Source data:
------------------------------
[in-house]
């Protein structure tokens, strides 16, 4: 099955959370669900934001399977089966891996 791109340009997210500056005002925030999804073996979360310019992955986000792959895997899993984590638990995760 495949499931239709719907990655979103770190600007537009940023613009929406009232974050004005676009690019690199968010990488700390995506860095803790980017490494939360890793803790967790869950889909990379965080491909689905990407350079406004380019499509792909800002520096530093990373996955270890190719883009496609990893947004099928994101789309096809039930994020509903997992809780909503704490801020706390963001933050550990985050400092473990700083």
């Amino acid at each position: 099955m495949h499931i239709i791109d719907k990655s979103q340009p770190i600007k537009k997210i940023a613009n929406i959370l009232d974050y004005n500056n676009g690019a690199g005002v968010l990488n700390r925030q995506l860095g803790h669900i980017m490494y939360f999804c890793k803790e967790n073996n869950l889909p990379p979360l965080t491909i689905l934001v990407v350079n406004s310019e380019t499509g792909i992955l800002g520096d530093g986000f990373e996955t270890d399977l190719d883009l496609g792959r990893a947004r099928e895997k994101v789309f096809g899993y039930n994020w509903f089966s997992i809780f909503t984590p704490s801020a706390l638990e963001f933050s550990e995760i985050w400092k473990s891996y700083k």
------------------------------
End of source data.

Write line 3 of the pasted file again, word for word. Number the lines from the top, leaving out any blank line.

């Amino acid at each position: 099955m495949h499931i239709i791109d719907k990655s979103q340009p770190i600007k537009k997210i940023a613009n929406i959370l009232d974050y004005n500056n676009g690019a690199g005002v968010l990488n700390r925030q995506l860095g803790h669900i980017m490494y939360f999804c890793k803790e967790n073996n869950l889909p990379p979360l965080t491909i689905l934001v990407v350079n406004s310019e380019t499509g792909i992955l800002g520096d530093g986000f990373e996955t270890d399977l190719d883009l496609g792959r990893a947004r099928e895997k994101v789309f096809g899993y039930n994020w509903f089966s997992i809780f909503t984590p704490s801020a706390l638990e963001f933050s550990e995760i985050w400092k473990s891996y700083k």